Charles Bowers, also known as Charles R. Bowers (1877-1946)
Charley Bowers is not necessarily the most important or prominent pioneer in the history of dimensional animation but in recent years he has become famous for his eccentric, even outrageous films, made in the 1920s in America. One of the most famous is There It Is (1928) in which he animated a fully grown chicken coming out of an egg, a tiny kilted creature called MacGregor who lives in a matchbox, and a cuckoo in a cuckoo clock being eaten by a cat. An acquired taste!
Joseph Leeland Roop (1869-1932)
Born in Louisville, Kentucky, Roop is the lost pioneer of dimensional animation. His name has only just survived into the twenty-first century because his letters and photographs have been preserved by the Los Angeles County Museum of Natural History. He began work on dimensionally animated subjects in 1916 and in 1917 he made a film called The Birth of Christ, which used animated models. Around 1922, he worked on a series of shorts called Tom and Jerry which featured a boy (Tom) and a mule (Jerry), which became very successful. In 1924 Roop worked on the feature The Lost World as an animator and assistant to Willis O’Brien.
Willis O”Brien (1886-1962)
Ray always calls the great Willis O’Brien (Obie) the Star-maker because it was O’Brien who designed and animated King Kong.
Willis O’Brien was born in Oakland, California and after trying his hand at various careers, chose, almost by accident, the art of dimensional animation. In 1914, whilst working in a marble shop, he built some clay figures and with a friend at the shop held a mock fight with the figurines. Knowing about animation he realised that he might be able to bring those figures to life, or better still, creatures with which he had always been fascinated - dinosaurs.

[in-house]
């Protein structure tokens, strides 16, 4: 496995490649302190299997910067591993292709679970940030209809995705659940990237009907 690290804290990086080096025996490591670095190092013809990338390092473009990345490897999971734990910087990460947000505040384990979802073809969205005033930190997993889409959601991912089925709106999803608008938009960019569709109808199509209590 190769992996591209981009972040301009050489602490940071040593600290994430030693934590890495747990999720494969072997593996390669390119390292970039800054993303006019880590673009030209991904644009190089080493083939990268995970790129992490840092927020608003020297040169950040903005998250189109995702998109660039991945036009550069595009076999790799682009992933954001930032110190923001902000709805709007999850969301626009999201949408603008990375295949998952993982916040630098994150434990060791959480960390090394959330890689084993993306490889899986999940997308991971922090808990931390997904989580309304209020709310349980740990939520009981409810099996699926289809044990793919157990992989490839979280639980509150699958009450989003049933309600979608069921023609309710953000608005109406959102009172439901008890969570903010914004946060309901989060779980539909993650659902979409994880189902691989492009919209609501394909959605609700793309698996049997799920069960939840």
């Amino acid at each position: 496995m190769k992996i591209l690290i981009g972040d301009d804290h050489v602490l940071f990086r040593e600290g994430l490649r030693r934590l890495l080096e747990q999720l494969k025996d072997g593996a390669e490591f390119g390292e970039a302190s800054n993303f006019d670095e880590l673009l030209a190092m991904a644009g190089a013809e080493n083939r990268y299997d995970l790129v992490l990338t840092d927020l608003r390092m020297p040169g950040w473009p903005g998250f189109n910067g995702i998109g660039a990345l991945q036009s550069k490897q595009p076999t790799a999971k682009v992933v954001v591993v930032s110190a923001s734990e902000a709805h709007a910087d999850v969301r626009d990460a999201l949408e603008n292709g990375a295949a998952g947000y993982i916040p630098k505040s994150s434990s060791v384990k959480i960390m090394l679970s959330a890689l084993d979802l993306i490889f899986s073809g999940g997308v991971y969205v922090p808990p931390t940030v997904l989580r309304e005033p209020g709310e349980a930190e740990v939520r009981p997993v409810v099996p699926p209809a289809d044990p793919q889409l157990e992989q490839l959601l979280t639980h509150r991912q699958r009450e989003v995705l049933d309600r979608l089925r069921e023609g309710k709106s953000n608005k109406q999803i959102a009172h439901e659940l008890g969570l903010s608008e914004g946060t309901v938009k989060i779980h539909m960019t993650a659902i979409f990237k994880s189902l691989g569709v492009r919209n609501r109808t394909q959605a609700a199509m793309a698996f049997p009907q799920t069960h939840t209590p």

In 1915 he filmed a short subject that was to be a crossroads for the young man. It was The Dinosaur and the Missing Link in which an ape-like missing link, a brontosaurus and a prehistoric phororhacos appear. This led to a job making a series of shorts for Thomas Edison in New York and after that another short subject called The Ghost of Slumber Mountain (1919) in which a brontosaurus, a diatrmya, a triceratops and an allosaurus make appearances. Although hugely successful, the film led to O’Brien’s falling out with his producer Herbert M. Dawley (1880-1970) - but fate intervened.
He went to work for producer Watterson R. Rothacker (1885-1960) who owned the rights to Sir Arthur Conan Doyle’s stories including the dinosaur adventure The Lost World. This was O’Brien’s break through into feature movies. Over a period of nearly eighteen months O’Brien and his crew designed, built and animated a whole menagerie of prehistoric creatures for The Lost World (1925). It was another huge success, the blockbuster of its day.
Several unrealised projects followed, including Frankenstein (1928). It would be seven years after the success of The Lost World before he was to work on his masterpiece, King Kong (1933).
The innovation that O’Brien had achieved in The Lost World was not only a smoothness in the animation but also integrating live-action into several scenes so that the actors could react to the animated creatures. In King Kong he improved on this technique to the point where the creatures (certainly Kong) were so well integrated with the live action that the animation was the star of the picture.
King Kong is certainly one of the great landmark films in the history of dimensional animation. Not only is the film a great film, even after nearly eighty years, the design of the creatures, the quality of animation and the overall look of the entire picture is still seen by many to be the real beginning of the art. Sadly O’Brien was never to achieve that height of success again.